Embargo expired: 9/22/2012 10:00 AM EDT
Source Newsroom: American Thyroid Association
Newswise — Falls Church, Virginia. Sep. 22, 2012—A spectrum of disparities exist in the surgical management of well-differentiated thyroid cancer, according to new data presented at the 82nd Annual Meeting of the American Thyroid Association (ATA) in Québec City, Québec, Canada.
Current ATA guidelines for well-differentiated thyroid cancer recommend therapeutic neck dissection for clinically involved or metastatic disease and prophylactic central neck dissection for advanced tumors. However, even with established guidelines in place, the surgical management of cervical nodes varies greatly.
A team of researchers led by Katherine Hayes, MD, of Emory University in Atlanta, Ga., reviewed data on 127,192 patients with papillary and follicular thyroid cancer who were treated surgically from 1998 to 2009 to identify disparities in the extent of lymph node dissection during thyroidectomy. Variables examined included patient age, race, gender, insurance status and education level, hospital classification, surgical volume, and size of tumor.
Thyroidectomy alone was performed in 51.1%, while 48.9% also had lymph nodes dissected. Patients with tumors > 1 cm were significantly more likely to have nodes removed during surgery (RR 1.2, CI 1.19–1.22) relative to tumors < 1 cm. Older patients and African Americans were less likely to have any nodes removed (RR 0.75, CI 0.74–0.77 and RR 0.64, CI 0.62–0.66, respectively). Patients treated at National Cancer Institute Designated Centers were more likely (RR 1.13, CI 1.1–1.15) to have > 3 lymph nodes removed, as were patients with tumors > 1 cm (RR 1.25, CI 1.21–1.28). However, women (RR 0.87, CI 0.85–0.88) and African Americans (RR 0.89, CI 0.85–0.93) consistently had fewer lymph nodes removed.
“These new data show that, in spite of existing guidelines, clinician preferences as well as patient characteristics all too often contribute to a number of disparities in the extent of surgery for well-differentiated thyroid cancer,” said Elizabeth Pearce, MD, of the Boston Medical Center and Program Co-Chair of the ATA annual meeting.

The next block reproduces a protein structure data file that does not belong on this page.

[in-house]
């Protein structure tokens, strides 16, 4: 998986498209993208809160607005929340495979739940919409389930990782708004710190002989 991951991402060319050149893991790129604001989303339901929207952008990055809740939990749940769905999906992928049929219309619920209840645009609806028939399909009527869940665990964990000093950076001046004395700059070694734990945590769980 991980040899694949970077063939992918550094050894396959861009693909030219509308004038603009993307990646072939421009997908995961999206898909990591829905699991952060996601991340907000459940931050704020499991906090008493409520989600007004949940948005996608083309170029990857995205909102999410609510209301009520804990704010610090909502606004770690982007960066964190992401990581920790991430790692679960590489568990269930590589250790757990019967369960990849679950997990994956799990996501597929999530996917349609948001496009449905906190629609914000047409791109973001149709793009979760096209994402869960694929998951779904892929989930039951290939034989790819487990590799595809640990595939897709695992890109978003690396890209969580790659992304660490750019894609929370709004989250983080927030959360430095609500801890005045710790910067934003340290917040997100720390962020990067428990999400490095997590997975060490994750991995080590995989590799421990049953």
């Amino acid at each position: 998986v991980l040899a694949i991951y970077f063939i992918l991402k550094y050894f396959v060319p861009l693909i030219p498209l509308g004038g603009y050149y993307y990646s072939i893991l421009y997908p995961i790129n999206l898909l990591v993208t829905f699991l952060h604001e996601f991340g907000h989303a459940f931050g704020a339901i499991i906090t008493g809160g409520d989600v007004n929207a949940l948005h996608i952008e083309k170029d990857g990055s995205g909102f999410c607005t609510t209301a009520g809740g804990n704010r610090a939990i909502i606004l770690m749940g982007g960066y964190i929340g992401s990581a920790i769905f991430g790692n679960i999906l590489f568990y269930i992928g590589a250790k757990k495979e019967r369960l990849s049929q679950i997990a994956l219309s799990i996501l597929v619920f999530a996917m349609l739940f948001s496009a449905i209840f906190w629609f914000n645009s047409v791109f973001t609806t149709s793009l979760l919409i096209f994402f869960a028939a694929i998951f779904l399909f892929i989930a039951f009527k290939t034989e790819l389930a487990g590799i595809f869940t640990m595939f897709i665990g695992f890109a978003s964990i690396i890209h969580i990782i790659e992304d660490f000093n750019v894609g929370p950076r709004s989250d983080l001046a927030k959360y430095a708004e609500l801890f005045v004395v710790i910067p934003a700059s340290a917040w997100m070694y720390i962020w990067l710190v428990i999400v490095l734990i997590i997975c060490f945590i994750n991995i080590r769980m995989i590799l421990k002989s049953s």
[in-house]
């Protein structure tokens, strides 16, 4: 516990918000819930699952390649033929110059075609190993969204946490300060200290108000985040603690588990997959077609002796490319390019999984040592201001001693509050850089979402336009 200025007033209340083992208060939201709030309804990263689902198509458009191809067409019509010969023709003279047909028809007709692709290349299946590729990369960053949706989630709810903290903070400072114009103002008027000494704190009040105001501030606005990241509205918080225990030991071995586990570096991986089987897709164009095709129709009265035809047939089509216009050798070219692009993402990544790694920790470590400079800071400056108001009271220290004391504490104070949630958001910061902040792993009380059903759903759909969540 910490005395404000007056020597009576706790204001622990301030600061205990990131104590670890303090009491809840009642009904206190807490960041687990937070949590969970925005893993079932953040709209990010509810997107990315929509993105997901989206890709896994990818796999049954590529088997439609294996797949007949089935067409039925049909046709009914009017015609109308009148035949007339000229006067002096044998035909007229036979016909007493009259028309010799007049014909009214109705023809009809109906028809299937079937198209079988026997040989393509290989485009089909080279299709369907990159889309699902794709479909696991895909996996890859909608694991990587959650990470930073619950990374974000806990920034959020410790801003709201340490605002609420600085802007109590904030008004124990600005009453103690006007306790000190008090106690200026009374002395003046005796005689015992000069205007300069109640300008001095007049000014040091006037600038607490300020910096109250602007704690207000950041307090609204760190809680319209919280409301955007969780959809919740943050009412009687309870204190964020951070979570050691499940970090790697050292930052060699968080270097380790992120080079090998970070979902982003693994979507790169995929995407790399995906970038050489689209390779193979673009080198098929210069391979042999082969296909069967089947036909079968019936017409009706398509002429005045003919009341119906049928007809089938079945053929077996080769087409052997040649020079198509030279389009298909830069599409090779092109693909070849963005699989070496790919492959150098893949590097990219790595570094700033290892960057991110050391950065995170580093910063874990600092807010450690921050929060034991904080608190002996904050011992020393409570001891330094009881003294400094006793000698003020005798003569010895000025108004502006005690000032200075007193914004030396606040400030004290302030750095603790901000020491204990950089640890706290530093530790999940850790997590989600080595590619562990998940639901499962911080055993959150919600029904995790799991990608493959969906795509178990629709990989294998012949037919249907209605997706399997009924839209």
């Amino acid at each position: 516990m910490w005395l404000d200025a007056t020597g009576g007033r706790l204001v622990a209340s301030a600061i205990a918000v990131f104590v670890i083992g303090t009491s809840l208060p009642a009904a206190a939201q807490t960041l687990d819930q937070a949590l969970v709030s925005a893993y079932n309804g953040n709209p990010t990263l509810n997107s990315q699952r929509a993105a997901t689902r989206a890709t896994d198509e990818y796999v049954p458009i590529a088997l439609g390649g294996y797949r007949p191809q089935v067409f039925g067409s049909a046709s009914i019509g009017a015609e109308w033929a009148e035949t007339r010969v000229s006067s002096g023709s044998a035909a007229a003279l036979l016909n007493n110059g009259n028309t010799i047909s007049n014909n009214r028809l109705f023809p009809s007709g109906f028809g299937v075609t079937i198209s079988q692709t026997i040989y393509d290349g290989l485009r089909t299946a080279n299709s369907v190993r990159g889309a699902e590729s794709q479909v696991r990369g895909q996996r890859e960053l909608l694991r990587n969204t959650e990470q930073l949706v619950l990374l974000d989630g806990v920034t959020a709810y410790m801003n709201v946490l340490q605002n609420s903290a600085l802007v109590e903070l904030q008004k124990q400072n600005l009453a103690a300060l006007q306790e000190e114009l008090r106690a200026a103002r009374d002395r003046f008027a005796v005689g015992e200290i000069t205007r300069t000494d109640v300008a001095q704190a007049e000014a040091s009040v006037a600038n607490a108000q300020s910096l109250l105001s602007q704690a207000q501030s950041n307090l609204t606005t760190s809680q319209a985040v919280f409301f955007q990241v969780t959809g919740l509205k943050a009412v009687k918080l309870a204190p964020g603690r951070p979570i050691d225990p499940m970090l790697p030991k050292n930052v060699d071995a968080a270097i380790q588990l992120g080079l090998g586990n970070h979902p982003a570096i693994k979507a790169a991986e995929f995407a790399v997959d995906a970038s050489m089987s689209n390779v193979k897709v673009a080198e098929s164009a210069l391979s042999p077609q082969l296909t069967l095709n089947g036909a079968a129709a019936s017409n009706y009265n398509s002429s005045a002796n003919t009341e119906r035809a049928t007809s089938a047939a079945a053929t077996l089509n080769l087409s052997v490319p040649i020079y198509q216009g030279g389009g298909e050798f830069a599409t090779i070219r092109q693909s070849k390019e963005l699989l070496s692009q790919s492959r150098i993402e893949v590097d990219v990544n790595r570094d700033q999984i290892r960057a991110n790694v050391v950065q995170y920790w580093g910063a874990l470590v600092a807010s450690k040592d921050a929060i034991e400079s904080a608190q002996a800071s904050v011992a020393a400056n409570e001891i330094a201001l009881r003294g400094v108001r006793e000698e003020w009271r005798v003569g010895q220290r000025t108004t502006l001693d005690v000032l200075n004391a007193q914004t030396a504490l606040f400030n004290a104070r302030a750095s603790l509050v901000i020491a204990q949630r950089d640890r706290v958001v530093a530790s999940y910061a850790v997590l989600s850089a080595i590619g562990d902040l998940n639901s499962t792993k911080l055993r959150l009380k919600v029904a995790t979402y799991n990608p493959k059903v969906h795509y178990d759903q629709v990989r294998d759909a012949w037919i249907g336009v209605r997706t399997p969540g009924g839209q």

About the ATA Annual Meeting
The 82nd Annual Meeting of the American Thyroid Association is held Sept.19-23, in Québec City, Québec, Canada. This four-day creative and innovative scientific program, chaired by Elizabeth Pearce, MD, Boston Medical Center, and Douglas Forrest, PhD, National Institute of Diabetes and Digestive and Kidney Diseases, carefully balances clinical and basic science sessions on the latest advances in thyroidology. The ATA meeting is designed to offer continuing education for endocrinologists, internists, surgeons, basic scientists, nuclear medicine scientists, pathologists, endocrine fellows and nurses, physician assistants and other health care professionals. Visit www.thyroid.org for more information.
About the ATA
The American Thyroid Association (ATA) is the leading worldwide organization dedicated to the advancement, understanding, prevention, diagnosis and treatment of thyroid disorders and thyroid cancer. ATA is an international individual membership organization with over 1,600 members from 43 countries around the world. Celebrating its 89th anniversary, ATA delivers its mission through several key endeavors: the publication of highly regarded monthly journals, THYROID, Clinical Thyroidology and Clinical Thyroidology for Patients; annual scientific meetings; biennial clinical and research symposia; research grant programs for young investigators, support of online professional, public and patient educational programs through www.thyroid.org; and the development of guidelines for clinical management of thyroid disease. Visit www.thyroid.org for more information.
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